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The Ohio State University Radio Observatory and the North American AstroPhysical Observatory (NAAPO), via Wikimedia Commons
The Ohio State University Radio Observatory and the North American AstroPhysical Observatory (NAAPO), via Wikimedia Commons

A New Theory May Explain the Famous 'Wow!' Signal

The Ohio State University Radio Observatory and the North American AstroPhysical Observatory (NAAPO), via Wikimedia Commons
The Ohio State University Radio Observatory and the North American AstroPhysical Observatory (NAAPO), via Wikimedia Commons

A new theory suggests that the origin of a famously unexplained signal from space recorded nearly 39 years ago may have been caused by two passing comets.

In 1977, a volunteer radio astronomer named Jerry Ehman was studying data collected by the Big Ear telescope at Ohio State University when he noticed a signal 30 times stronger than any of the normal radio waves detected. Ehman circled some of the characters on a printout that represented the abnormal 72-second-long signal, and next to them he wrote the word "Wow!" which was later adopted as the name of the rare discovery. The signal was never found again. Nevertheless, for decades some have believed that the Wow! signal was our planet's first interception of an alien broadcast.

According to a new theory by St. Petersburg College astronomer Antonio Paris, soon be published in the Journal of the Washington Academy of Sciences, hydrogen clouds from two comets that were not known at the time—266P/Christensen and P/2008 Y2 (Gibbs)—could be responsible. "I came across the idea when I was in my car driving and wondered if a planetary body, moving fast enough, could be the source," Paris told New Scientist.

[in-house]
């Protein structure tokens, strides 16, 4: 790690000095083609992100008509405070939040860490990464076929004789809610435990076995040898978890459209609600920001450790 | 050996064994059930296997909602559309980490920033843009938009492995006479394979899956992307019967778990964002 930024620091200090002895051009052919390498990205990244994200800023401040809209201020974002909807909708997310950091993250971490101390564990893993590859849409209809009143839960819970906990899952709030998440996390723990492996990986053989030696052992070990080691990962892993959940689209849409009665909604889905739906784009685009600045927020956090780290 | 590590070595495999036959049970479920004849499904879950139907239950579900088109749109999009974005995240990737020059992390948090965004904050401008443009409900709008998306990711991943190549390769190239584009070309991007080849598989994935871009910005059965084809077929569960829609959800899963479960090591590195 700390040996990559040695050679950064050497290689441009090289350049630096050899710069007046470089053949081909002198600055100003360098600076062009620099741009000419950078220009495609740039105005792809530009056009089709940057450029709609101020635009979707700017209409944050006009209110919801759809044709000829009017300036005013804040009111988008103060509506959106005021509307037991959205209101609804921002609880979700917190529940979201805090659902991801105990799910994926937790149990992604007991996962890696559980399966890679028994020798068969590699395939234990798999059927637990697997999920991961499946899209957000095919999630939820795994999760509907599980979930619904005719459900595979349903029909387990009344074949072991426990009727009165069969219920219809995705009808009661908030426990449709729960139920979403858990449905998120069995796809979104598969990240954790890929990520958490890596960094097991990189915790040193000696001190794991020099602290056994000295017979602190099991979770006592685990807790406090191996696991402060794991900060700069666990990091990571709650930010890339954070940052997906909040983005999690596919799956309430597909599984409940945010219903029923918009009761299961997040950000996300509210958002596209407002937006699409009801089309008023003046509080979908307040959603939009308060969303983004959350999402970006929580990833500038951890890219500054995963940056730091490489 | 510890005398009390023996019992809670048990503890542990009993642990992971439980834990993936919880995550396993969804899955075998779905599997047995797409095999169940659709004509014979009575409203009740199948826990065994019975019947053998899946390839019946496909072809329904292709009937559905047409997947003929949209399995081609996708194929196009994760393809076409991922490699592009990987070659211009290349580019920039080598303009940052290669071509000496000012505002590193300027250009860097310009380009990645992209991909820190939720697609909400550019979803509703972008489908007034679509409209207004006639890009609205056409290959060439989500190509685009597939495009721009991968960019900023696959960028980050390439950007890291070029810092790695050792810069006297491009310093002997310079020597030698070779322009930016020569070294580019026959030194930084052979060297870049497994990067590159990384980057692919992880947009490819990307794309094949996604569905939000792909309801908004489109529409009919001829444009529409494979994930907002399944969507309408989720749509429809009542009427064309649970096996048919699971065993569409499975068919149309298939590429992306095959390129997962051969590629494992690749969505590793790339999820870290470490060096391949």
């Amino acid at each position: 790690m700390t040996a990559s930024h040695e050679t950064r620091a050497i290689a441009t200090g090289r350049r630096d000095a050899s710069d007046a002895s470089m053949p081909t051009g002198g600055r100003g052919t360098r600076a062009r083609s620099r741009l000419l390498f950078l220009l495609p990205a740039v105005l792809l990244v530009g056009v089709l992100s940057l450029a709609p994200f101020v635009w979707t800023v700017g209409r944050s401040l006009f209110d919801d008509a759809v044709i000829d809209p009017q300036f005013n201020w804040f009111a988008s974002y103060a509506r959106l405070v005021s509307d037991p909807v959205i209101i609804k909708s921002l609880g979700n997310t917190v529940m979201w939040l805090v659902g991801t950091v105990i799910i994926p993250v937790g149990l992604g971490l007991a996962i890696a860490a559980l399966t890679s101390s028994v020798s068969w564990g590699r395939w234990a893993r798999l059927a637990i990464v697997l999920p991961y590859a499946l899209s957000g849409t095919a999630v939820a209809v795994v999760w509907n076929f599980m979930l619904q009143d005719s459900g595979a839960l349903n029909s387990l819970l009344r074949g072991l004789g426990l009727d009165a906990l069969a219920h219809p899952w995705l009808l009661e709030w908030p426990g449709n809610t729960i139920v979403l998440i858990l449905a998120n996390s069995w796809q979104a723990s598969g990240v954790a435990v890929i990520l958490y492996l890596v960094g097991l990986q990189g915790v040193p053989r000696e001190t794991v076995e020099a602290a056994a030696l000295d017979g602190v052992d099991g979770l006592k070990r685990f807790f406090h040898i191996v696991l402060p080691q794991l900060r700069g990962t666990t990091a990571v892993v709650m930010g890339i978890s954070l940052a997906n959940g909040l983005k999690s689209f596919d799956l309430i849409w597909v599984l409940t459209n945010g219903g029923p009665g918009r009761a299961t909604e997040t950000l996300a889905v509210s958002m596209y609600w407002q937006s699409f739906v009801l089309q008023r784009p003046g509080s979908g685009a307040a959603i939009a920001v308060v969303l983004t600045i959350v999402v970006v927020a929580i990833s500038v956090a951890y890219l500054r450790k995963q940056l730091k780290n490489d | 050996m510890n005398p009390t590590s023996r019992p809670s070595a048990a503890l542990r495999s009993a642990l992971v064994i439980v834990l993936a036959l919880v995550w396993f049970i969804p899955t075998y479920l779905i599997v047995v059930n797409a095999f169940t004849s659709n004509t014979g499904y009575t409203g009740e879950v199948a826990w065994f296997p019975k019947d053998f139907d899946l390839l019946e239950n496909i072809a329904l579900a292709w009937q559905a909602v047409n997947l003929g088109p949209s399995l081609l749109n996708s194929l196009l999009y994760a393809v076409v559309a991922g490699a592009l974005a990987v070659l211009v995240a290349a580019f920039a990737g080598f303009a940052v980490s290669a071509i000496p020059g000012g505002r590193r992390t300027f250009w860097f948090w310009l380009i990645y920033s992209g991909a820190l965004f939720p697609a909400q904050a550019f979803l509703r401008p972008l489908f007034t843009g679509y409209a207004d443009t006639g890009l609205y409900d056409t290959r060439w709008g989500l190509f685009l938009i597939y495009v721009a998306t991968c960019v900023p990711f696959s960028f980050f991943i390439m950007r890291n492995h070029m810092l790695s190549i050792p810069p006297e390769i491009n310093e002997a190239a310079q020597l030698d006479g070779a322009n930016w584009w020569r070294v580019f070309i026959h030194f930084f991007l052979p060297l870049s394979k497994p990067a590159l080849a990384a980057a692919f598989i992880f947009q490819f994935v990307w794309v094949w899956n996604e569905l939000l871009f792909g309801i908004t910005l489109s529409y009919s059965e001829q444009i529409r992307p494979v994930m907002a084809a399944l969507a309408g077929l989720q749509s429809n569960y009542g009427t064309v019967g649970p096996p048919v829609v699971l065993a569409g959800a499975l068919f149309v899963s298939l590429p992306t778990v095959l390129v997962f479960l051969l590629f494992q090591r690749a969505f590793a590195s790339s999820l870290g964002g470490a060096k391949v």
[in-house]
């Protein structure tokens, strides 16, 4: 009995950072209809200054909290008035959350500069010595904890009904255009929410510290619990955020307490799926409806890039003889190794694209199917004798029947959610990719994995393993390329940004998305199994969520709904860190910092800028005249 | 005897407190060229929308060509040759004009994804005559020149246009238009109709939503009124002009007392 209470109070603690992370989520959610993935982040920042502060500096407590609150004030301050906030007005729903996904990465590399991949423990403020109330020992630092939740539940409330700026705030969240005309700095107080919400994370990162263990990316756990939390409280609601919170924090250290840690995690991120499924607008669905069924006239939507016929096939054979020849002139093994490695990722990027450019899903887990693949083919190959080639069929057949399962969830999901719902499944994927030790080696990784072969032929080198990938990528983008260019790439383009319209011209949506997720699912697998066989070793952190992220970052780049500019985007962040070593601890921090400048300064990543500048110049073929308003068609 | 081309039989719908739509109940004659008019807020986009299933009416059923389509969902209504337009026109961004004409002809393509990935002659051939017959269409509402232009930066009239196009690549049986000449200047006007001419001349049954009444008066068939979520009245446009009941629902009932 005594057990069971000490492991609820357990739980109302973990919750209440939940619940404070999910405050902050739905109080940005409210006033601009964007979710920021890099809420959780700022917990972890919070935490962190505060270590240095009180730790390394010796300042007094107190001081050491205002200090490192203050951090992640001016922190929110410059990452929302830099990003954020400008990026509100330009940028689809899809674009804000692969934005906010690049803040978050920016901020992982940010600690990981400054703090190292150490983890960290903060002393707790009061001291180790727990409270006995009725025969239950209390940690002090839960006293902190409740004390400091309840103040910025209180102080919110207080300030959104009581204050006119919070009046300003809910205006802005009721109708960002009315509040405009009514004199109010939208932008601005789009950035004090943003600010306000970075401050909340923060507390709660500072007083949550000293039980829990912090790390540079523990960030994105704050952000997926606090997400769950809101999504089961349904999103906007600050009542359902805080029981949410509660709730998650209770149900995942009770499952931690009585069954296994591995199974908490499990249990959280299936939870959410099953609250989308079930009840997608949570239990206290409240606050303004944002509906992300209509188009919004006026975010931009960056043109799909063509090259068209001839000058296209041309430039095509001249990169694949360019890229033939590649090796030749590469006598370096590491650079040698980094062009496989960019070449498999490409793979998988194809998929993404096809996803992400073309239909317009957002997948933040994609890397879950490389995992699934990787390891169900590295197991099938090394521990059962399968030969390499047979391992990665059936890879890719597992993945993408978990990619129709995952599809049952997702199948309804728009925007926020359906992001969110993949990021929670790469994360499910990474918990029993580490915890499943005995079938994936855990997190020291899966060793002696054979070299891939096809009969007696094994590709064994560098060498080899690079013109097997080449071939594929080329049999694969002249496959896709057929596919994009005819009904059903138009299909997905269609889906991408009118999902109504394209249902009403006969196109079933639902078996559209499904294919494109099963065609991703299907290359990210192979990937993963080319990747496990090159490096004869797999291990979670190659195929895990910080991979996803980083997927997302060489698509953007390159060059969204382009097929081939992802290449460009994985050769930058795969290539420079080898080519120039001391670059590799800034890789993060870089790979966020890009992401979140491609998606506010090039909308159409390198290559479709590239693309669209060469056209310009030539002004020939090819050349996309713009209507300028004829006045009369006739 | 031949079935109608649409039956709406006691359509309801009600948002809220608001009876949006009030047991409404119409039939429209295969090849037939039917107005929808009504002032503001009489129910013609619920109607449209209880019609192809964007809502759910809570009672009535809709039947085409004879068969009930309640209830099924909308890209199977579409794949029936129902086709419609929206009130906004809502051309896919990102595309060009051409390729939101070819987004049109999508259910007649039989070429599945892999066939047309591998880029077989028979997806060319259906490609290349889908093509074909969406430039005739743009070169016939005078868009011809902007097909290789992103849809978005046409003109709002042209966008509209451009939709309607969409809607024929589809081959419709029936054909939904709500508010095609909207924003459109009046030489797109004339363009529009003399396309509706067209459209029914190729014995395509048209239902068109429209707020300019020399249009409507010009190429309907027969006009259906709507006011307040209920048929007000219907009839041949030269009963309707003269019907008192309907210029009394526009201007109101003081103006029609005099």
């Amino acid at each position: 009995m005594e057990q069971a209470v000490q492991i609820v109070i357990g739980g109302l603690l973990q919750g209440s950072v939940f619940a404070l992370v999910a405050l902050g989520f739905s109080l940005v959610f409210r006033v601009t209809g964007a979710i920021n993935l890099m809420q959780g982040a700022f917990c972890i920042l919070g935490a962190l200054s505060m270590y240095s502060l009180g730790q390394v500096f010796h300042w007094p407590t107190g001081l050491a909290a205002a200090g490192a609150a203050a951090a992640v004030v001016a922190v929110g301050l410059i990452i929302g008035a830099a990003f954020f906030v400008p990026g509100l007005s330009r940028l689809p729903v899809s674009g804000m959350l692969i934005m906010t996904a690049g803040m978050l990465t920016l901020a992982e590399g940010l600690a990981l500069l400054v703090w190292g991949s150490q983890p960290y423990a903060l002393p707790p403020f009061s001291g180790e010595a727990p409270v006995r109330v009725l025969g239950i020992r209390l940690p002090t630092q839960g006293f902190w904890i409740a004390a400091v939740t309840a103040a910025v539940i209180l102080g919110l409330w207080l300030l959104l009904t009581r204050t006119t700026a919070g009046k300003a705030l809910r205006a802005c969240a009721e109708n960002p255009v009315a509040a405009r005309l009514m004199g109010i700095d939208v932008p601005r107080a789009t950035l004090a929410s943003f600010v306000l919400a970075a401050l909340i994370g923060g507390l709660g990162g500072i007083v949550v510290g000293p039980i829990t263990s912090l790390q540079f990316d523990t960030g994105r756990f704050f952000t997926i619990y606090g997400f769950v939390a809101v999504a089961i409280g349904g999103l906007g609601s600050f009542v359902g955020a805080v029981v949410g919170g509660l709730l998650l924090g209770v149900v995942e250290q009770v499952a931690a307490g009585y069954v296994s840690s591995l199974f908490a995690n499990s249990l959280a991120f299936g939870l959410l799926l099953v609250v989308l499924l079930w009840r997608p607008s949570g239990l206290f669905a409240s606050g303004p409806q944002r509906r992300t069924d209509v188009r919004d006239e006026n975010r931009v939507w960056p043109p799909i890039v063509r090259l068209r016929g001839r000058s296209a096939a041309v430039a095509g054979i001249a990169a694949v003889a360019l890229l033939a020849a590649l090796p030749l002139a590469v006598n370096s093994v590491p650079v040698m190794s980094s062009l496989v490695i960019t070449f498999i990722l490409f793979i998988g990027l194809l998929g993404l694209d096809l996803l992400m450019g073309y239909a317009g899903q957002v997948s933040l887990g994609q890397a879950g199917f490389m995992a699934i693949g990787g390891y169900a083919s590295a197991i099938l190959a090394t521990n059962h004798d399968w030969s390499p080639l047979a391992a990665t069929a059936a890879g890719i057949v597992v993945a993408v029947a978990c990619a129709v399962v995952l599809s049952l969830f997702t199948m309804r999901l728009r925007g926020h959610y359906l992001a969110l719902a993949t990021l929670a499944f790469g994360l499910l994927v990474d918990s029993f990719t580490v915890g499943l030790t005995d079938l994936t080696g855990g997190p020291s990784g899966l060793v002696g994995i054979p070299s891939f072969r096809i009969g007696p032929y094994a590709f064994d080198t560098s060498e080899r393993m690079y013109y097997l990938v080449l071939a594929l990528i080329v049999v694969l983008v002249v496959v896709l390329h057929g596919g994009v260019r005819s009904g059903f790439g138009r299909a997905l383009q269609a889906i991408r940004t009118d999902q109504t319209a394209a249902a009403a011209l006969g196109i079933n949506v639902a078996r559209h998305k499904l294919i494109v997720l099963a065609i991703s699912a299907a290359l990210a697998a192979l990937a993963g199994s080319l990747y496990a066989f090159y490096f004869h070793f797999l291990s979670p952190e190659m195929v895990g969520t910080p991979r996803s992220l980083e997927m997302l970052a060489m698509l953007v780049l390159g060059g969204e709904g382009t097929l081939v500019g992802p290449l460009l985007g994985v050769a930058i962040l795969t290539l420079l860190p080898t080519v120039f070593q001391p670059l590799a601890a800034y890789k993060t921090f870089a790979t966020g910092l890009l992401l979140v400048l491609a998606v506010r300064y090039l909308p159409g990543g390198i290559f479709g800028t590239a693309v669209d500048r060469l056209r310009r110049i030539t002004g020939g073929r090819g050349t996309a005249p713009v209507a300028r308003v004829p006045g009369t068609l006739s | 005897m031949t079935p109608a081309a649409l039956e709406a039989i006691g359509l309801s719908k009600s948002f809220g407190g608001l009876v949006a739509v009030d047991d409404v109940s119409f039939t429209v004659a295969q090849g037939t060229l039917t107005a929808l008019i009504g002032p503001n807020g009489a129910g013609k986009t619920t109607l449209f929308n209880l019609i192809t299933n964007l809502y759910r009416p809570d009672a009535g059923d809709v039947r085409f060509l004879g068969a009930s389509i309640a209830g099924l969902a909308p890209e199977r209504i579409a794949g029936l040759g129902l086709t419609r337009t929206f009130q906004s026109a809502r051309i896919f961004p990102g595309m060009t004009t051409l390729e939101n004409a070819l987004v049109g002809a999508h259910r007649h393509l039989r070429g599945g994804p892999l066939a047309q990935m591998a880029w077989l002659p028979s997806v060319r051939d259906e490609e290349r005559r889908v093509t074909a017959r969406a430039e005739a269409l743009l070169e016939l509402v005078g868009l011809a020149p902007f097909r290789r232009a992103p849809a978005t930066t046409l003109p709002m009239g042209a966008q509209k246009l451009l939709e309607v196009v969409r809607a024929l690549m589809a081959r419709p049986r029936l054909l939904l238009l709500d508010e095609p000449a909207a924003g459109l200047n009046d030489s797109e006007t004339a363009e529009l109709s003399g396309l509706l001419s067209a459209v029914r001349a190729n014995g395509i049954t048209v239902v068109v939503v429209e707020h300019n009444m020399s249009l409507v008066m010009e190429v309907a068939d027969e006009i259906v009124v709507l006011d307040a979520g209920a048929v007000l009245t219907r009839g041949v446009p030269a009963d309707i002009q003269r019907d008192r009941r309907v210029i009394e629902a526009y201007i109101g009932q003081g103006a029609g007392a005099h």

The magazine reports that as comets orbit around the Sun, they release clouds of hydrogen because "ultraviolet light breaks up their frozen water, creating a cloud of the gas extending millions of kilometres out from the comet itself." And not everyone is convinced the comets would release enough hydrogen to generate the signal, New Scientist notes. Paris suggests testing his theory by studying the comets when they return to the region on January 25, 2017 and January 7, 2018, respectively.

[h/t IFL Science]

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There May Be an Ancient Reason Why Your Dog Eats Poop
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Dogs aren't known for their picky taste in food, but some pups go beyond the normal trash hunting and start rooting around in poop, whether it be their own or a friend's. Just why dogs exhibit this behavior is a scientific mystery. Only some dogs do it, and researchers aren't quite sure where the impulse comes from. But if your dog is a poop eater, it's nearly impossible to steer them away from their favorite feces.

A new study in the journal Veterinary Medicine and Science, spotted by The Washington Post, presents a new theory for what scientists call "canine conspecific coprophagy," or dogs eating dog poop.